In the spring, it seemed we had COVID-19 on the run.
People discarded masks and tossed aside social distancing advice from the medical community.
Some went so far as declaring the pandemic was a hoax, ignoring the evidence of a half-million dead in this country alone.
With their mandatory adjournment hours away, Oklahoma legislators made sure to pass SB658 on May 26. The House vote was 76 to 18 and the Senate’s was 38-8.
The bill landed on Gov. Kevin Stitt’s desk in time for him to sign it into law on May 28.
In brief, the law prohibited school districts, technology centers and colleges and universities from tying admission eligibility to vaccination status or from implementing mask mandates for unvaccinated students.
The new law went into effect July 1 and by then any notion the pandemic was over had been put to rest by the highly infectious Delta variant.
The law included a scenario in which schools could mandate masks if certain conditions were met first.
Such a mandate first has to pass muster with the local county or city-county health department.
Once that hurdle is cleared, however, the district has to be located in an area that is under a current state of emergency declared by the governor.
Stitt has declined to make such a declaration.
For now, there is a temporary injunction against those provisions in the new law.
Districts like Purcell Public Schools are caught in the middle.
Dr. Sheli McAdoo told board members at Monday’s meeting that there’s been no indication how long the injunction will remain in effect.
The district’s Safe Return to Learn Plan can be modified in the future if necessary.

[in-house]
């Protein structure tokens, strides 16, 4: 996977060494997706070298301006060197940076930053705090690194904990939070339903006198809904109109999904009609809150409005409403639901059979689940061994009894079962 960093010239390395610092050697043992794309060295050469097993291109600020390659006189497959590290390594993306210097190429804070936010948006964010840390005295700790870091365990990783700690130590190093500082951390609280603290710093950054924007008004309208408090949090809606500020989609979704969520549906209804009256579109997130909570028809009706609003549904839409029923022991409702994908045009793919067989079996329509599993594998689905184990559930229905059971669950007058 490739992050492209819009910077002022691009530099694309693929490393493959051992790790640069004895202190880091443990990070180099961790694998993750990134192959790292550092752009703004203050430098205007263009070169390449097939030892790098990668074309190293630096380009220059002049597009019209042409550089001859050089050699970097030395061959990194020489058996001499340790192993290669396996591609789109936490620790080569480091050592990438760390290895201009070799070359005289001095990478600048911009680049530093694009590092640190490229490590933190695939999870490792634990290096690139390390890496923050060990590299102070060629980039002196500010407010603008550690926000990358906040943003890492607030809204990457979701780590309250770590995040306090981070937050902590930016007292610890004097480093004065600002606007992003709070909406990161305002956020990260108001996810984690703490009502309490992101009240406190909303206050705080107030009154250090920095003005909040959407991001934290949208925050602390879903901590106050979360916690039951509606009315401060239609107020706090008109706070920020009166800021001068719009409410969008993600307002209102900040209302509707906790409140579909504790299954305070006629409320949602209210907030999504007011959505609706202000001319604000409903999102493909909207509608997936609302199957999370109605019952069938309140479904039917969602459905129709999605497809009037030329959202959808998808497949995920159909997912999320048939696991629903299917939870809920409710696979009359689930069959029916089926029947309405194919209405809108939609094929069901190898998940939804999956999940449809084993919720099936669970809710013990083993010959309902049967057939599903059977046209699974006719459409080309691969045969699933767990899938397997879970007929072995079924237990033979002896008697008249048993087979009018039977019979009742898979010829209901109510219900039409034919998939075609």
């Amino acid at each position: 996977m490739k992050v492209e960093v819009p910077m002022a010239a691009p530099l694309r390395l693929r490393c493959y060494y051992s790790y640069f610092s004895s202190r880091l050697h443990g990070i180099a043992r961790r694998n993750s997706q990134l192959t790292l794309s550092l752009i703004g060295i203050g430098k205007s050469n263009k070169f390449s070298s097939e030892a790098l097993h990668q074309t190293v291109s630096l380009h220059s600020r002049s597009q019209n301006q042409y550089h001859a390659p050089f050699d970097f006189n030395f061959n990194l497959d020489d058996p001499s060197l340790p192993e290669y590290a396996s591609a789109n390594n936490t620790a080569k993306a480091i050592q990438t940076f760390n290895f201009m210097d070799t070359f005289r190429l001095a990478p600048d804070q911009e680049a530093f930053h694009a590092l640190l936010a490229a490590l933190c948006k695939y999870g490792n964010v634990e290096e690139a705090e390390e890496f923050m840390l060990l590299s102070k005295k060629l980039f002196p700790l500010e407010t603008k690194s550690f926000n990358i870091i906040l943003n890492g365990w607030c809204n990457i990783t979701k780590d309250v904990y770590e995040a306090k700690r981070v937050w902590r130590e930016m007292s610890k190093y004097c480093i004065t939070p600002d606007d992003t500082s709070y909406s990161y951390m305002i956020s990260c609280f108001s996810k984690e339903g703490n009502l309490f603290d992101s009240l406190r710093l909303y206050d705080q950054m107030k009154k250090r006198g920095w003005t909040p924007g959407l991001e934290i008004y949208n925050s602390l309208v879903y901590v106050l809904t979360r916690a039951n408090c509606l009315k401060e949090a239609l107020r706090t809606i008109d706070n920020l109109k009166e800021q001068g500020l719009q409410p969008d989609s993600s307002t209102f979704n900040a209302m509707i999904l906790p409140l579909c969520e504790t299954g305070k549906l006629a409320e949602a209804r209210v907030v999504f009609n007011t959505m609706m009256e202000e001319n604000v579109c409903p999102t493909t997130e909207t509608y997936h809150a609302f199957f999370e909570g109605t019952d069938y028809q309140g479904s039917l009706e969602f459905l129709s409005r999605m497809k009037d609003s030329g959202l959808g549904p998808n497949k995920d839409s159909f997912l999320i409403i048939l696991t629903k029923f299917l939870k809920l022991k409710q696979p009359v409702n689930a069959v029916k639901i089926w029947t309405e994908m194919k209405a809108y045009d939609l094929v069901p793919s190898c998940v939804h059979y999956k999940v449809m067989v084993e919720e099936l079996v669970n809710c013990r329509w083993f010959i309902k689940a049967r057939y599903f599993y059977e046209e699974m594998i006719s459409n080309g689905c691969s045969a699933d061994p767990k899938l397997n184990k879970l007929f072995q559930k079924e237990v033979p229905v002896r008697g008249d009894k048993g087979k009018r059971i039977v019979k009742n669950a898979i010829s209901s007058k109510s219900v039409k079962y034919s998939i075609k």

For now, however, there’s no need to make any changes.
McAdoo said if McClain County goes to red, the district may mandate masks.
It is possible such a mandate could be issued for a specific building and not the entire district.
She said the plan includes three possible reasons students can opt out of wearing a mask. Those are medical, religious and personal.
Board president Tracy Folsom said she likes the idea of tying a possible mandate to “what is happening in Purcell” instead of McClain County as a whole.
McAdoo said the district is obligated to report cluster outbreaks to the health department.
A cluster outbreak is two or more unrelated students in a class who are both infected.
She added the highest number of positive test results was seven at the start of the school year last month.
In her other comments to the board, McAdoo encouraged the public to see the Dragons marching band’s new performance, “Machine.”
She said fall assessments in the district will conclude this week.
Drainage issues at Conger Field have been addressed with the installation of new curbing and a flume to “direct water where we want it to go,” she said.
In other business, the board:
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